Read More The Last Dance

Pio pachý apó to Neró / Thicker than Water

“Grief teaches the steadiest minds to waver.“ — Sophocles, Antigone. Your heart is filthy like your feet and your tongue is sharp like your teeth but I will not cower in fear nor kneel at the sight of you, for you know of my wishes, dear uncle. I will not rest until the undead bodies …

Read More Pio pachý apó to Neró / Thicker than Water

God, I Wish I Were A Mango

Mangos don’t have to think about love. Mangos don’t have a god that hates them. Mangos don’t cry when they touch a girl for the first time. Mangos are cut into and sensually devoured. Sweetness slips through rosy lips and elicits delighted moans of content. Mangos are loved for their ripeness and brightness. Juice runs …

Read More God, I Wish I Were A Mango

Francisca Seycora

Famous Viennese sex-worker, died of meningitis in General Hospital at age 19.  Her skull is currently on display at the Mütter Museum in Philadelphia, PA.    I. Frontal Bone  I am: shaken awake — all stiff-necked, stifled,  all pock-marked sockets, wrung-out wrists. I’ll smash my gnashed teeth at the morning.  Click my tongue at all …

Read More Francisca Seycora

Veronica Huber

                Executed for the murder of her child in Salzburg at age 18.                                 Her skull is currently on display at the Mütter Museum in Philadelphia, PA.             …

Read More Veronica Huber

Marietta Grinaldi

Embroiderer of silk, died of tuberculosis in Ravenna, Italy at age 20.   Her skull is currently on display at the Mütter Museum in Philadelphia, PA.  I. Frontal Bone  if it’s all the same to you: let’s link pinkies and haunt each other always, only  as mosaics, only as chiffon puckered/punctured with needles. let’s be ladies,  …

Read More Marietta Grinaldi

Forgive me for I have winned

Spoken like a true champion of all things   toddler. The tonguing of gums; sharpened   with the edges of newly acquired toofs.   The boundless playground of your imagination   reminds me of a time when I could get away   with yelling and running around in circles;   conquering the world one recess at a time.   I miss having …

Read More Forgive me for I have winned

Under the Tulip Tree

We were too young to cherish how the shade lulled us to sleep when we were wrapped in a blanket of summertime heat. “Home base” was under the tulip tree, where the kaleidoscope of greens nourished us more than any lunch lady ever could. We would spin round and round until we all fell down, …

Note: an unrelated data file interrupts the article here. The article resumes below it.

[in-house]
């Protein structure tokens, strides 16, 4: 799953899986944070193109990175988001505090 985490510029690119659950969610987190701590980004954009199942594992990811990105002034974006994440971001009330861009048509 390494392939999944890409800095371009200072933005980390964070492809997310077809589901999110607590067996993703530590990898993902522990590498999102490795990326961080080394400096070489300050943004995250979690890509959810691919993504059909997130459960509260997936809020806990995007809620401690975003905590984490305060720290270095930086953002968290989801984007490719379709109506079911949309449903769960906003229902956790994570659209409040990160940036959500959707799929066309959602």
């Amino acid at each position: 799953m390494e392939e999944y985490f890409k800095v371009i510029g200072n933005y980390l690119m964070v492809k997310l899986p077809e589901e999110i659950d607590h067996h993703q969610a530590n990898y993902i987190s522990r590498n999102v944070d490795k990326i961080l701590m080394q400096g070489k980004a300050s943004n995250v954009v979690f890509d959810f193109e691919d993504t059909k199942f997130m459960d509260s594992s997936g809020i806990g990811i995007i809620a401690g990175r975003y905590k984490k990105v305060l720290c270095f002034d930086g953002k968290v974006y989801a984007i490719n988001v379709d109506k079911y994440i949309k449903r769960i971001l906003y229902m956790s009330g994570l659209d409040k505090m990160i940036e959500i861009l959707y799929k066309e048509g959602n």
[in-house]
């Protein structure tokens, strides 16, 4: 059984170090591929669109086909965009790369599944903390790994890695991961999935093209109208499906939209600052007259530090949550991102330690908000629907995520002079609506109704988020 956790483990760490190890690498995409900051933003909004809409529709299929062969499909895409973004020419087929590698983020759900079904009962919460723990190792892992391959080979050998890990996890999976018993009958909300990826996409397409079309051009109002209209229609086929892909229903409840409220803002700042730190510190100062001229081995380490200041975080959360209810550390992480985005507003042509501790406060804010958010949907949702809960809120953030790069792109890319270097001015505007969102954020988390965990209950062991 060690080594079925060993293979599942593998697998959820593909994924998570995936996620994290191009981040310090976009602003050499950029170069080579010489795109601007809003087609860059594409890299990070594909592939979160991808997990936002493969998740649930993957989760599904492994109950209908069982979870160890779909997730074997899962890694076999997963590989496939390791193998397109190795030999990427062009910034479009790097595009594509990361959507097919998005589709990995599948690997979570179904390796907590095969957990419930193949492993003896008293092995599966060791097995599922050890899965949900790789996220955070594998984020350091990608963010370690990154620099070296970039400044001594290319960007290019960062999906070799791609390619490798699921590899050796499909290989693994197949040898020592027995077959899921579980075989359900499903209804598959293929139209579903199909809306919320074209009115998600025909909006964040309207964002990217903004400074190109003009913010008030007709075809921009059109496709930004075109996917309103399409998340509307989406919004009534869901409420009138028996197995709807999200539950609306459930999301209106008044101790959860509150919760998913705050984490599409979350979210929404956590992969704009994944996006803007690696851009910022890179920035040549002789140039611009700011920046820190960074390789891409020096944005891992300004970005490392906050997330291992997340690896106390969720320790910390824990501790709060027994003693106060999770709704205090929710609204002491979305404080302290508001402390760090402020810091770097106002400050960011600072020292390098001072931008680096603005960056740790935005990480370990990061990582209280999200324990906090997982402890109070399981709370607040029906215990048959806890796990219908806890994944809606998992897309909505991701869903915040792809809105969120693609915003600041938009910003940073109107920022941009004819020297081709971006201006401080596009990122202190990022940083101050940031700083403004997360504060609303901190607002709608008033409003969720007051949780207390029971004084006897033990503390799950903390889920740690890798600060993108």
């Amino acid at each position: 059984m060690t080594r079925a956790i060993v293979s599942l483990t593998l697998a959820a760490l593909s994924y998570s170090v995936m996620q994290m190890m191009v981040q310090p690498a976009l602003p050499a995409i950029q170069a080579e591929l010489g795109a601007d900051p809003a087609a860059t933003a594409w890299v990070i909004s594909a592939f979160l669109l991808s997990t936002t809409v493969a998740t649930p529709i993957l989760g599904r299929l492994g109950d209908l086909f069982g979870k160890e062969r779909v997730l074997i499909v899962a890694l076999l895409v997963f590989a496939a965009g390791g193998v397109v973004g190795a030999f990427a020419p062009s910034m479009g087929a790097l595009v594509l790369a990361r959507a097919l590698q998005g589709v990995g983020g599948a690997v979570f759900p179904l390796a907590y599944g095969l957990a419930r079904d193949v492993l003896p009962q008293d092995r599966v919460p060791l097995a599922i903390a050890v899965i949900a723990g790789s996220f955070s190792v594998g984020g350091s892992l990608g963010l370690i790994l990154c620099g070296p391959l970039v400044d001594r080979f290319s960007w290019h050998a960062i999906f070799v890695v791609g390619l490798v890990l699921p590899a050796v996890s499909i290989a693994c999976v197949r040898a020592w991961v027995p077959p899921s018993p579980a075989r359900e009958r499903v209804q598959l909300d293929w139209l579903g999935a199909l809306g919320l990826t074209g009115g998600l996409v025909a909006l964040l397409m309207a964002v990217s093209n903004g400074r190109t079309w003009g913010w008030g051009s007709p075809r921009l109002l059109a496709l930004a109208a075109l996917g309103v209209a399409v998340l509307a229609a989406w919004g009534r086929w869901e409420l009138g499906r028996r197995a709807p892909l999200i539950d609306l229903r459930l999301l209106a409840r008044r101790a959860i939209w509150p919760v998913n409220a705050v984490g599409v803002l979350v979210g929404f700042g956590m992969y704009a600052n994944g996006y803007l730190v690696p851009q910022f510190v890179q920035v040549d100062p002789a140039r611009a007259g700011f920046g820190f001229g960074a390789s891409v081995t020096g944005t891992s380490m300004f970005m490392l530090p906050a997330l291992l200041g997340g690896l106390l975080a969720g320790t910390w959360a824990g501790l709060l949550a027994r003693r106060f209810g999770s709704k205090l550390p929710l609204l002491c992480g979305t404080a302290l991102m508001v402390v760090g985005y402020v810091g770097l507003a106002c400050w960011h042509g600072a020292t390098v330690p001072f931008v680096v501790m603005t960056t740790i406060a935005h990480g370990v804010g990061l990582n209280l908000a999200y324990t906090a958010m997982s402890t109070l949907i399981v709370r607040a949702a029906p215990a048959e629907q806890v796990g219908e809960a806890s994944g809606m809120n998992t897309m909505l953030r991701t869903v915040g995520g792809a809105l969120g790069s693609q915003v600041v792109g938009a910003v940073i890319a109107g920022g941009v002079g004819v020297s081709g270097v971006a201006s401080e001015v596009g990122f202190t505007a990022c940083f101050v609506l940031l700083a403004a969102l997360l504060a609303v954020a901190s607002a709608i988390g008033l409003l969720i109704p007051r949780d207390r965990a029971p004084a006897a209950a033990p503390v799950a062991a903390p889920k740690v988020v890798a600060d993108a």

Read More Under the Tulip Tree

Before My Uncle Came to the U.S.

He worked at an orange plantation in Veracruz   for 29 cents an hour.   A business card was his American Dream, but  there were 40 million lives more important than his.   For 29 cents an hour,   his nine-year-old son sweat beside him.  There were 40 million lives more important than his.   The heat dried Felipe’s tears …

Read More Before My Uncle Came to the U.S.


“My name is Fanya Kaplan. Today I shot at Lenin. I did it on my own…  I will give no details.” – Fanny Kaplan to police upon her arrest  Once, I’m quite sure, I could see clearly.   I’m completely absorbed in your shadow, in the many  things you’ve done and said and taken.  The shiny …

Read More Sight


I am surprised to see that I’ve put down roots – I broke cement foundation, I’ve sprouted leaves. This place is mine. This place is mine. I grow tall; spiting the odds I’ve bent to fit – I am the ghost of before I’d forgotten. This place. This place. This place. I am suddenly hard. …

Read More Seep


We met when I was nineteen,  she twelve—  old enough to be my grandmother.  Three paws  dappled with vitiligo,  eyes crossed blue.  The curious  thump thump  of a tripawd companion.  Nights on my chest,  days in my arms.  Sunbathing and waiting in the window.  Fighting opioid pills and an ailing soul,  I got better.  She …

Read More Sagwa


Grip the bar as hard as you can and pull until your hands are torn. Clutch it like the hem of your mother’s coat when you followed her through crowds as a child. If you drop it, you’re a failure and you better stack callous on callous untilyou can lift it. You are a man. …

Read More Weight

Joint Purr-fection Cat Glucosamine

I need to remind Mom and Dad to order more supplements for GK. He’ll be out soon, and he’s been walking less stiffly since he started taking them. I hope he’s eating—I always ask when I call home. I was shocked when I saw him a couple visits ago. His coat was soft as ever …

Read More Joint Purr-fection Cat Glucosamine

Goodwill Hunting

It was in the racks  of old musty clothes  where we seemed  to have the  most in common  Sliding through  plastic hangers  and confederate tees,  this is where  we were okay,  where we could  move through   mountains of cotton,  no words spoken, except  for the excitement  of a ‘good find.’  Where we stood,  here in …

Read More Goodwill Hunting

Death becomes her